Tens of thousands of Indigenous children are in government care across Canada today, taken from their parents.

We don’t know the exact number, because each province and territory collects their own data and there is no national database.

But based on available data, Indigenous children are anywhere from five to 12 times more likely to end up in care than non-Indigenous children.

Why? Mainly because their families are living in poverty.

Indigenous Services Minister Jane Philpott calls the overrepresentation of Indigenous children and youth in government care a “humanitarian crisis.”

National data on kids in care is hard to come by as child welfare is a provincial and territorial responsibility. However, the most recent census found 52 per cent of kids under 15 in foster homes are Indigenous.

Yet Indigenous children are just under eight per cent of the under-15 population in Canada today.

More than 90 per cent of Manitoba’s 11,000 kids in care are Indigenous. In B.C. 64 per cent of our 6,804 kids in care identify as Indigenous, even though they make up just under 10 per cent of the population under 19.

New Zealand’s government has vowed to get the country’s entire homeless population off the streets before winter hits the country next month.

“We’re pulling out all the stops to make sure that no one needs to be without shelter or living in a car this winter,” New Zealand Housing Minister Phil Twyford told As It Happens host Carol Off.

“The country’s been shocked, I think, by the scale of homelessness, particularly over the last couple winters.”

Housing and poverty are the two most pressing concerns for New Zealanders, a recent Ipsos poll found, reports the New Zealand Herald.

With so much wealth in the world, why is there so much poverty? Poverty slows the development of all societies, and it’s obvious that we should try to eradicate it, but it still seems intractable. How can we put poverty behind us? And what does our attitude towards poverty and social mobility tell us about who we are? A discussion from the Stratford Festival.

Social justice lawyer Fay Faraday talks about some of the factors around the problem of poverty.

While all provinces have a large percentage of food insecure households, the issue of food insecurity takes a particular toll on Indigenous people in northern Canada. Around 15 per cent of the populations of each of the Maritime provinces struggle with food insecurity, while around 11 per cent of households in each of the “have” provinces (B.C., Alta., Sask., Man., Ont., and Que.) go without adequate access to food.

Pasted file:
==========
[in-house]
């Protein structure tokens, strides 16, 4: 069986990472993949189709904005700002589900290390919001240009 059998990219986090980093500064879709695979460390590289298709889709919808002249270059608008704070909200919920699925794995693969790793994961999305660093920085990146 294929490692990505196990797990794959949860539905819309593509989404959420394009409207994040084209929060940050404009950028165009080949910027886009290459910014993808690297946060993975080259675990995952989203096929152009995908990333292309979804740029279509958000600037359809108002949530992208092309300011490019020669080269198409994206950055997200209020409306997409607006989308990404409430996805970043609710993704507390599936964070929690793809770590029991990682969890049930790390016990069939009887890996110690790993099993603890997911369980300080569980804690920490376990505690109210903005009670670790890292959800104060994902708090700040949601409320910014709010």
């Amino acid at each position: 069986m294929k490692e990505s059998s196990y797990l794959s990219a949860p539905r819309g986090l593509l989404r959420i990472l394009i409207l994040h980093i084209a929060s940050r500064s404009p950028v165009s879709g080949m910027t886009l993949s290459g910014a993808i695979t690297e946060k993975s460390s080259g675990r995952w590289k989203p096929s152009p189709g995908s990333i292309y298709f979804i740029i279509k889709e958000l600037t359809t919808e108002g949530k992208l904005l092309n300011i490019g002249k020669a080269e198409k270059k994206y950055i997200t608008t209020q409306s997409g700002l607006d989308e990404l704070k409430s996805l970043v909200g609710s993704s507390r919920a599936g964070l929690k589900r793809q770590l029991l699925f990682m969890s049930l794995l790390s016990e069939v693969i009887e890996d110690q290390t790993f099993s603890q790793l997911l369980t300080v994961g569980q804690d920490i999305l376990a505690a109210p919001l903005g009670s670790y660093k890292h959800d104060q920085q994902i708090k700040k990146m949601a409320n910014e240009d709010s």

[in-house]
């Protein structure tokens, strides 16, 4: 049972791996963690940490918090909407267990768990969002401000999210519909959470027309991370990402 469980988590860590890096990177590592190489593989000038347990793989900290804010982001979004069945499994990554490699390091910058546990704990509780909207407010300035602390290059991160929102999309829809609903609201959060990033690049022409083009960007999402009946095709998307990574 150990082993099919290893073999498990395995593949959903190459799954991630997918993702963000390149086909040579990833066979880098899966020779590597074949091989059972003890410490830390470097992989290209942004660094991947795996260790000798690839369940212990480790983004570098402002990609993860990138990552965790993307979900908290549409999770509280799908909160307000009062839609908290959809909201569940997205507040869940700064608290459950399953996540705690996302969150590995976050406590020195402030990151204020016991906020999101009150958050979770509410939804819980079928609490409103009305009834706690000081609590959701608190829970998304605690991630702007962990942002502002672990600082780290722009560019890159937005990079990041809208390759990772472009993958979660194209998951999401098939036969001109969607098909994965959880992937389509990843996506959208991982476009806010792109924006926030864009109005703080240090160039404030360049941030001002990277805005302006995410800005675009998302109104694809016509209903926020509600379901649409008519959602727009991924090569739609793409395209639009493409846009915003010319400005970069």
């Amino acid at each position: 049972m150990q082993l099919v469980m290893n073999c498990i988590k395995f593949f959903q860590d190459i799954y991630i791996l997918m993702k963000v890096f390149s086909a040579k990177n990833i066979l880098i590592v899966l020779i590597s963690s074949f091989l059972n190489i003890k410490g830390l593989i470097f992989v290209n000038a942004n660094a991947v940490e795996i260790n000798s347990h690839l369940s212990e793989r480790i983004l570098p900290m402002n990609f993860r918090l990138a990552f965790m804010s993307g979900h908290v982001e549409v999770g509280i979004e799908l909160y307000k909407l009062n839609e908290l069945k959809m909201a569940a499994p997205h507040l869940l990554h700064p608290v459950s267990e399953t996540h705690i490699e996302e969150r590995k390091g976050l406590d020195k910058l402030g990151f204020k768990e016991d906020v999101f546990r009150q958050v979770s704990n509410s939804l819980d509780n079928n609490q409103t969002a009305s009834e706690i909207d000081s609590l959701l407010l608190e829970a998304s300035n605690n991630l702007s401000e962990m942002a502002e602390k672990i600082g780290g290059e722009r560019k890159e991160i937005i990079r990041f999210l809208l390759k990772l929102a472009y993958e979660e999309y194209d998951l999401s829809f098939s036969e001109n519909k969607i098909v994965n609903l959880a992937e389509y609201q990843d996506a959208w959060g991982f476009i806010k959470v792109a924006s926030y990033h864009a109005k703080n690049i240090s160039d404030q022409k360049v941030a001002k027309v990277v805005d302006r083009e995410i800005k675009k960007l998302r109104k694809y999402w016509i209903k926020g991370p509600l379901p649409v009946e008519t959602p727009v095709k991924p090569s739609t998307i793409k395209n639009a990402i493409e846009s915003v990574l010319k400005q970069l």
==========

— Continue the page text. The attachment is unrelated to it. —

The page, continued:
By contrast, 44.2 per cent of Inuit households in Nunatsiavut, 46 per cent in the Inuvialuit Settlement Region, and 70.2 per cent in Nunavut experience food insecurity.

For two decades, Dr. Miguel Sanchez has been writing about child poverty and each year he’s profoundly disturbed by what he finds.

“Year after year we have been reporting the very same number of children living below the poverty line,” says Sanchez. “It is unacceptable that in a society that claims to cherish children, we have close to 25 per cent of this province’s children living in abject poverty.”

Sanchez, Associate Dean in the Faculty of Social Work, has co-authored a report on child and family poverty in Saskatchewan, with Dr. Garson Hunter, Associate Professor in the Social Work Faculty.

The report using the latest numbers from Statistics Canada (Annual Income Estimates for Census Families and Individuals Final Estimates 2015), states that 24.1 per cent of children in Saskatchewan live below the poverty line, compared to the national average of 17.1 per cent

One in five B.C. youth under the age of 18 were living below the poverty line in 2015, according to the latest child poverty report from First Call BC.

In Williams Lake, the percentage of children living in poverty was 21.1 per cent or 810 out of 3,840 children, while in the entire Cariboo-Chilcotin region, the percentage was 23.2 per cent, the report noted.

Tsilhqot’in National Government Chair Chief Joe Alphonse said the “high” percentage is concerning because where there is poverty a host of other issues will arise.